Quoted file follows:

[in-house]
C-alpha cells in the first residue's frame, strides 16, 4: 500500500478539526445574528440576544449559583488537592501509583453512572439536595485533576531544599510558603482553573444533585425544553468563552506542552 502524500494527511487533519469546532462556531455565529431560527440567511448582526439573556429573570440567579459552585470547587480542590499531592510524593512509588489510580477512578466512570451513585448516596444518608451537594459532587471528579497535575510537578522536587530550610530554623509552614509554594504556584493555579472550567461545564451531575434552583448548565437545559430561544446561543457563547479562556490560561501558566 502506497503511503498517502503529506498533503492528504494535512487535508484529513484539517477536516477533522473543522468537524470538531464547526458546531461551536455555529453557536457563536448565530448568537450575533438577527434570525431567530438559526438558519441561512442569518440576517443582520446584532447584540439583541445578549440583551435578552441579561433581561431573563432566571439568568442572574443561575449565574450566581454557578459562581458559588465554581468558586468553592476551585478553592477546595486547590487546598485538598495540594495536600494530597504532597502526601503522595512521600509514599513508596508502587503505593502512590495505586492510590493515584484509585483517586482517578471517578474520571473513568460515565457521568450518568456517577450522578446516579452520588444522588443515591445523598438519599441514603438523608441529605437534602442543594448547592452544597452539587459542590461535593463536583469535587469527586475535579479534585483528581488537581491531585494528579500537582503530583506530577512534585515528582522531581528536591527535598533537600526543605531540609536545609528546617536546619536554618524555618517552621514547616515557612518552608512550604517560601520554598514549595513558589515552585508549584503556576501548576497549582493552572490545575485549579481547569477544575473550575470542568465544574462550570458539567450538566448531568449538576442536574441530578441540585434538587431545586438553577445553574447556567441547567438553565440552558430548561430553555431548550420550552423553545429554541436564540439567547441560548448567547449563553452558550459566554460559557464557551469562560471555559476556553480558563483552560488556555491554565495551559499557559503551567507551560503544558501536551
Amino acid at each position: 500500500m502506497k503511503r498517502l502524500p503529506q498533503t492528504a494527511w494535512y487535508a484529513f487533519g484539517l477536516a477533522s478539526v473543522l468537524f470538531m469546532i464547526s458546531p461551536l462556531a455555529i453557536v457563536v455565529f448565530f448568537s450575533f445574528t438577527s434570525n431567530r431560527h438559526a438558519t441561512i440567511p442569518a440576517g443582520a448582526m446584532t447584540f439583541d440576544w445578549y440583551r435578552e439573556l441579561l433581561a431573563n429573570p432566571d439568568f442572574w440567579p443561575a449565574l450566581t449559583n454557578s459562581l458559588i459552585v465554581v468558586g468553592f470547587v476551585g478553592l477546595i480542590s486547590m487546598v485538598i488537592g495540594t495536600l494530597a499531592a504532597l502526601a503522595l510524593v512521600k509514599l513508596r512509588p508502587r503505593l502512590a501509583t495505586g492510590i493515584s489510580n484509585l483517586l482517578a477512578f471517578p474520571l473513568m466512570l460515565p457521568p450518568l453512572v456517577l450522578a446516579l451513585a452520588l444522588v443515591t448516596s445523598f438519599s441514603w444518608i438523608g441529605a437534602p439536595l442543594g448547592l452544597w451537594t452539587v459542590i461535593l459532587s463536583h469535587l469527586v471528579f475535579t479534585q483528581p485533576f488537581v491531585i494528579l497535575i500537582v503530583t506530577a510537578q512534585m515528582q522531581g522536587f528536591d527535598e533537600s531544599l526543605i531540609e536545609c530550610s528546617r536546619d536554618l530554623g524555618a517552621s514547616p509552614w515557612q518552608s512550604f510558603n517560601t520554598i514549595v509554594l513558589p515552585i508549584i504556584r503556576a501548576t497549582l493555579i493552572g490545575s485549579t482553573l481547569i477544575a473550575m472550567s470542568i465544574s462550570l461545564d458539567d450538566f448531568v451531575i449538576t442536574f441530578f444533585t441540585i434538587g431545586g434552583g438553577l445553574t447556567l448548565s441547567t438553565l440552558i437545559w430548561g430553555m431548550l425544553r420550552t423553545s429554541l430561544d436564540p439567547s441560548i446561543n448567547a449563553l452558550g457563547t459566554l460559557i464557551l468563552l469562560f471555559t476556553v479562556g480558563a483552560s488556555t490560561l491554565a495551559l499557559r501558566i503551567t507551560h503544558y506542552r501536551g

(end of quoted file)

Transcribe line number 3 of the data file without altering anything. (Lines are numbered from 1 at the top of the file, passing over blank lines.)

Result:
Amino acid at each position: 500500500m502506497k503511503r498517502l502524500p503529506q498533503t492528504a494527511w494535512y487535508a484529513f487533519g484539517l477536516a477533522s478539526v473543522l468537524f470538531m469546532i464547526s458546531p461551536l462556531a455555529i453557536v457563536v455565529f448565530f448568537s450575533f445574528t438577527s434570525n431567530r431560527h438559526a438558519t441561512i440567511p442569518a440576517g443582520a448582526m446584532t447584540f439583541d440576544w445578549y440583551r435578552e439573556l441579561l433581561a431573563n429573570p432566571d439568568f442572574w440567579p443561575a449565574l450566581t449559583n454557578s459562581l458559588i459552585v465554581v468558586g468553592f470547587v476551585g478553592l477546595i480542590s486547590m487546598v485538598i488537592g495540594t495536600l494530597a499531592a504532597l502526601a503522595l510524593v512521600k509514599l513508596r512509588p508502587r503505593l502512590a501509583t495505586g492510590i493515584s489510580n484509585l483517586l482517578a477512578f471517578p474520571l473513568m466512570l460515565p457521568p450518568l453512572v456517577l450522578a446516579l451513585a452520588l444522588v443515591t448516596s445523598f438519599s441514603w444518608i438523608g441529605a437534602p439536595l442543594g448547592l452544597w451537594t452539587v459542590i461535593l459532587s463536583h469535587l469527586v471528579f475535579t479534585q483528581p485533576f488537581v491531585i494528579l497535575i500537582v503530583t506530577a510537578q512534585m515528582q522531581g522536587f528536591d527535598e533537600s531544599l526543605i531540609e536545609c530550610s528546617r536546619d536554618l530554623g524555618a517552621s514547616p509552614w515557612q518552608s512550604f510558603n517560601t520554598i514549595v509554594l513558589p515552585i508549584i504556584r503556576a501548576t497549582l493555579i493552572g490545575s485549579t482553573l481547569i477544575a473550575m472550567s470542568i465544574s462550570l461545564d458539567d450538566f448531568v451531575i449538576t442536574f441530578f444533585t441540585i434538587g431545586g434552583g438553577l445553574t447556567l448548565s441547567t438553565l440552558i437545559w430548561g430553555m431548550l425544553r420550552t423553545s429554541l430561544d436564540p439567547s441560548i446561543n448567547a449563553l452558550g457563547t459566554l460559557i464557551l468563552l469562560f471555559t476556553v479562556g480558563a483552560s488556555t490560561l491554565a495551559l499557559r501558566i503551567t507551560h503544558y506542552r501536551g